Luis Severino and Dellin Betances each pitched on rehab Friday night with the Yankees’ Double-A affiliate in Trenton. According to manager Aaron Boone, Severino is the further along of the two hurlers. In fact, Boone tells Dan Martin of the New York Post, Severino’s next appearance might be on a major-league mound.
“Overall, it was pretty successful,” Boone told Martin of Severino’s rehab outing. “We’ll talk about whether one more is beneficial or [if he will] come with us.” The Yankees, tied with the Astros for the AL’s best record, are amidst a ten-game road trip.
Interestingly, it’s possible Severino returns as more or less a traditional starting pitcher. While we’ve seen a few teams bring back injured arms to work short stints in September, typically as openers, the Yankees seem determined to build their injured ace back up. “I think there’s a chance with where the calendar is, he could get built up pretty high,” Boone said of Severino, although he quickly cautioned that “we could always throttle him back and I could see him in a variety of roles for us.”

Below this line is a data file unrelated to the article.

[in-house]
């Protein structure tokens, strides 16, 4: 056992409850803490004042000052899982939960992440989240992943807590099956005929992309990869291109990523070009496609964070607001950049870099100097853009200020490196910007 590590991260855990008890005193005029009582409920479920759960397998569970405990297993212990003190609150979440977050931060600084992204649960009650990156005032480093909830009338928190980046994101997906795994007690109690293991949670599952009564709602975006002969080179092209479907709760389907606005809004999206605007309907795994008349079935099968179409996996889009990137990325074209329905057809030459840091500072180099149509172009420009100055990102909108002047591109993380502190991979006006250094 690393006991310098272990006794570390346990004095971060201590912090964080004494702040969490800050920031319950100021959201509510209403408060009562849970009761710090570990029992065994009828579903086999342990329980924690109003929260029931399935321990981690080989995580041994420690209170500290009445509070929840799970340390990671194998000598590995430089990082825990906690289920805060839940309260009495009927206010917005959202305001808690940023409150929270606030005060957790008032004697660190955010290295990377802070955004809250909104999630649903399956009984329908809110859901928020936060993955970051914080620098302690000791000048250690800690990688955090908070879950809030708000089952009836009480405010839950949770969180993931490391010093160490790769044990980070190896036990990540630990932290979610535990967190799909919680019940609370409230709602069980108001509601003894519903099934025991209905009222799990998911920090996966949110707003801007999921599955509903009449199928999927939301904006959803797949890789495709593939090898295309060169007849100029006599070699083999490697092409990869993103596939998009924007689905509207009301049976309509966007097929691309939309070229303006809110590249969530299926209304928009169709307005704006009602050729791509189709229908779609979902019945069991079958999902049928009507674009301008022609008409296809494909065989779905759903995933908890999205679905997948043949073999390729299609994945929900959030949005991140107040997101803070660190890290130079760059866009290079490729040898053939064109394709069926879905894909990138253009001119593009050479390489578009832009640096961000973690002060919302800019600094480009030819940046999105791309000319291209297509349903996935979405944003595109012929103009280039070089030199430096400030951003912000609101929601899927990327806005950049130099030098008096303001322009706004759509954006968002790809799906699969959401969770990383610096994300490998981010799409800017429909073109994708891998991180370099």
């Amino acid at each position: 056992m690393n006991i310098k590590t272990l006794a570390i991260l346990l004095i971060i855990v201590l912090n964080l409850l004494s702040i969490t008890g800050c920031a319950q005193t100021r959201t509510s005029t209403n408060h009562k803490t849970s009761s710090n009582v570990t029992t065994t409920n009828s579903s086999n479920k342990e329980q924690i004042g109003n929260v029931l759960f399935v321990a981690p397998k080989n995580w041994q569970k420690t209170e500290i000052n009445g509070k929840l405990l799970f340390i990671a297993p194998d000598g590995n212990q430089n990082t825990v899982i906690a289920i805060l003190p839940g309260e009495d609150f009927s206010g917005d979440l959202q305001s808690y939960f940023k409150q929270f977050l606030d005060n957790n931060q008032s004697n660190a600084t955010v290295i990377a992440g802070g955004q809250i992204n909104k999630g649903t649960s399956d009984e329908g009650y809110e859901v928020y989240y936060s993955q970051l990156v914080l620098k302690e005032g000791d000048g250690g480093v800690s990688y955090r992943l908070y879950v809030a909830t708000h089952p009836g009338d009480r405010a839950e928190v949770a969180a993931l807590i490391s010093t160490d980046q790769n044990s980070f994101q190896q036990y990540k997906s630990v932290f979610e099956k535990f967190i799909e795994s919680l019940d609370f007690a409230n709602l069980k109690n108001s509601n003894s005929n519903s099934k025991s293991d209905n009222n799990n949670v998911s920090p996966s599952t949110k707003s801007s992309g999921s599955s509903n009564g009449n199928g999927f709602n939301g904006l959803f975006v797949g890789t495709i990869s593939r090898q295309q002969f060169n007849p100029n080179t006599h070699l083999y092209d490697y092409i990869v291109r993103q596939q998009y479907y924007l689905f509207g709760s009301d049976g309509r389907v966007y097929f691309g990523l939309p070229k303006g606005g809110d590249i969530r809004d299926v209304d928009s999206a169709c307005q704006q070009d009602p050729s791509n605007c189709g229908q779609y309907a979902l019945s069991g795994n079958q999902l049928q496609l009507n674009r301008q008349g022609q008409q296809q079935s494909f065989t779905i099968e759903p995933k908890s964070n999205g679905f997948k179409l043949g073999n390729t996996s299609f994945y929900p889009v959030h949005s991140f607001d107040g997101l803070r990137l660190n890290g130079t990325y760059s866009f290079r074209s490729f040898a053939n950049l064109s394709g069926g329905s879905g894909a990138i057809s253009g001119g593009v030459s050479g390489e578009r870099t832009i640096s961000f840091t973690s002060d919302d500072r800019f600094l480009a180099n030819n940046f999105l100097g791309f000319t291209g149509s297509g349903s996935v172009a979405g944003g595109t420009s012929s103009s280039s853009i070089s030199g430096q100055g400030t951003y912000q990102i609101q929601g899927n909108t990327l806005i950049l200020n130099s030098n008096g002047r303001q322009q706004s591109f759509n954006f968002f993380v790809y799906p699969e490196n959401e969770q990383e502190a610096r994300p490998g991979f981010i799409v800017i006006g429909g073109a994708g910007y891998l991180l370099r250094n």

For his part, Severino, who has missed the entire season with lat and shoulder trouble, seems optimistic about his chances of building up the requisite arm strength to work deep into games by the time the postseason comes around. He only threw 50 pitches Friday for Trenton but told local reporters he believed he could ramp up to 90-100 pitches in a start by season’s end, Martin adds. While the Yankees have marvelously weathered myriad injuries this season, the starting rotation has proven to be something of a weak spot. Yankees’ starters rank 14th leaguewide in park-adjusted ERA, while the other top five teams in the AL standings all rank among the top seven in rotation run prevention.
In the wake of C.C. Sabathia’s most recent IL placement, the Yankees turned to a bullpen game to fill out the fifth slot in their rotation, so there seems to be an ideal opportunity for building up Severino’s workload at the MLB level. Notably, pitching coach Larry Rothschild raved to Martin about Severino’s shape, praising his fastball velocity and slider spin. Taking Rothschild at his word, it seems plausible the 25 year-old could be in position to handle major league hitters quite shortly.
The Bombers have had an easier time replacing Betances thanks to a never-ending shuttle of quality relief arms. Like Severino, the big righty hasn’t pitched in the majors this season, with a shoulder impingement explaining his absence. Boone told Martin the Yankees expect Betances will need some more minor-league time to build up strength, but his season debut also seems to be in the near future, Martin adds. It’ll be important for the 31 year-old to show his trademark power stuff when he does return, as Betances is scheduled to hit free agency for the first time this offseason.